Wells Fargo Bank closing a downtown building in Biloxi MS


The sign is posted on the door and despite a petition asking to keep it open, Wells Fargo Bank’s Howard Avenue branch in downtown Biloxi will close in a few weeks.

Biloxi’s Main branch officially will close and the ATM will be removed at noon on Oct. 20, the company said.

The bank lobby has been locked for many weeks, and spokeswoman Roshana Gossoff told the Sun Herald it’s because of staffing constraints related to COVID-19.

The difficulty in hiring staff since the coronavirus — coupled with customers doing less banking in person and more on computers and smartphones — are among the reasons Hancock Whitney Bank will close six locations in South Mississippi at the end of the day on Oct. 8.

It’s the trend in the banking industry.

A report from the National Community Reinvestment Coalition shows that 13,000 bank branches closed across the U.S. between 2008 and 2020 — or 14% of all branches.

What it means for Biloxi

The building at 854 Howard Ave. is across the street from historic Saenger Theatre, which is being restored. It’s about a block from the Biloxi Shuckers’ MGM Park and the boarding platform for when Amtrak returns to South Mississippi, possibly in January.

It’s also adjacent to The District, a mixed use development coming with retail and restaurants downstairs and apartments on the top floors. Actor Morgan Freeman’s second Ground Zero Blues Club will be opening in The District.

The developers of The District are restoring buildings that were downtown landmarks during Howard Avenue’s heyday in the 1940s and 1950s.

“The building at the Biloxi Main branch location is currently owned by Wells Fargo and will be sold,” Gossoff said, opening it to new development.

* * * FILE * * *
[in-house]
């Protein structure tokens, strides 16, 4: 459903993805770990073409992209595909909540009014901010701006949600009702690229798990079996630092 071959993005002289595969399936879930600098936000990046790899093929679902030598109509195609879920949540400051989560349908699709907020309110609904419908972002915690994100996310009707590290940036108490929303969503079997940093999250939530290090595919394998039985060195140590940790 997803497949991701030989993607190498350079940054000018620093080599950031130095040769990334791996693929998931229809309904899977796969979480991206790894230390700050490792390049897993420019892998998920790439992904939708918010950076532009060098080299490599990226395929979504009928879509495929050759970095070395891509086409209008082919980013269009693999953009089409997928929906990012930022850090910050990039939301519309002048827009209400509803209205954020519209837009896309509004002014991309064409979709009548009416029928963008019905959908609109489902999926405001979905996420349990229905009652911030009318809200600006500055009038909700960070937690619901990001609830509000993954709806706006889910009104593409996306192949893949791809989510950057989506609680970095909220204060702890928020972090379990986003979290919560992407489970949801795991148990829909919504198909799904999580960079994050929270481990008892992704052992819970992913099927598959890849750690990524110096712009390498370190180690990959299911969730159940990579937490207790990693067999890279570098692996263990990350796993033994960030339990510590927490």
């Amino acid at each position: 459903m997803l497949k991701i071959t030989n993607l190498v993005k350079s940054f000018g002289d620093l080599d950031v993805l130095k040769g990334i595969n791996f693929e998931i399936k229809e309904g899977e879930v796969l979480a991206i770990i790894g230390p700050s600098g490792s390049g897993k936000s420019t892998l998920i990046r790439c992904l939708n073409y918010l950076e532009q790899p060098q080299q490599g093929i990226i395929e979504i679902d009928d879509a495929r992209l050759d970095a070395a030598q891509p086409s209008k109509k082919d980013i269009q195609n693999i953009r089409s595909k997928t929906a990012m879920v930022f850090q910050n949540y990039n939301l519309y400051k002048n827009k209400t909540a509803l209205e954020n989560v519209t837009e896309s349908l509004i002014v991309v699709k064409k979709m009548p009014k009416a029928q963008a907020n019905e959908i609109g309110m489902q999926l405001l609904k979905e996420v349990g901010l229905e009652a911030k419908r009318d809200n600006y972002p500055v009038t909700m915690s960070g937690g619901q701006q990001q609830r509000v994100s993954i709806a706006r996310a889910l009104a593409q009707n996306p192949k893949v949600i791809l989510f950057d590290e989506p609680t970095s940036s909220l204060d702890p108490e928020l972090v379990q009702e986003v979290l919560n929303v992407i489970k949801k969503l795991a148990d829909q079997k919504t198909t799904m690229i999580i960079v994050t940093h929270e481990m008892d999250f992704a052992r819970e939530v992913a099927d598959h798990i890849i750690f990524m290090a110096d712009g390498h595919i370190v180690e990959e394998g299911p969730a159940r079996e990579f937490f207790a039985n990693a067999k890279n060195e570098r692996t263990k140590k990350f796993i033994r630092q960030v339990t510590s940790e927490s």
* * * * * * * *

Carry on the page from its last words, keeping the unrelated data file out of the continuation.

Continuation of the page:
Another Wells Fargo branch in West Biloxi at Pass Road and Eisenhower Drive remains open.

Customer petitions bank to stay

Sam Clark, a Biloxi resident, got notice in the mail that her branch of Wells Fargo would be closing.

Her reaction was to post an online petition — and more than 50 people joined her in asking Wells Fargo to reconsider closing their bank.

“I’m trying everything I can,” she said. “If we are to keep this open, we’ve got to do this.”

Clark said he’s banked with Wells Fargo for about 10 years, half of that time at the downtown Biloxi branch.

“This is not just a bank to me. Every time I go, I expect to see Vita, Laurie, and the other tellers’ smiling faces greeting me,” she said. “It doesn’t feel like I am just a customer to them. They see a lot of people every day, but they still know me by name.”

She could switch her account to one of several other banks in the downtown, but says she has a connection to this branch.

She chooses not to drive, which means she now has a 75-minute round-trip bus ride to do her banking with Wells Fargo.

Other Wells Fargo branches not as accessible by public transportation are on Bienville Boulevard in Ocean Springs and on Courthouse Road in Gulfport.

Wells Fargo has operated the branch in downtown Biloxi for nearly 30 years, and Clark said she doesn’t find the same friendly service at the west Biloxi Wells Fargo as she enjoyed downtown.

Changing times and staff

The downsizing of physical banks is an adjustment more customers and employees are making as the industry changes.

“Employees can apply for other positions within the company for which they are qualified,” Gossoff said, and Wells Fargo will offer severance and career assistance.

Wells Fargo evaluates its network of branches based on customer trends, market factors and economic changes, she said.

The company has 4,900 retail bank branches across the country as of June. While branches continue to be important, the company said, customers have more ways than ever to bank and are increasingly using online banking or the Wells Fargo mobile app can deposit checks and other transactions they do in-person at the branches.

Mary Perez has won awards for her business and casino articles for the Sun Herald. She also writes about Biloxi, jobs and the new restaurants and development coming to the Coast. She is a fourth-generation journalist.

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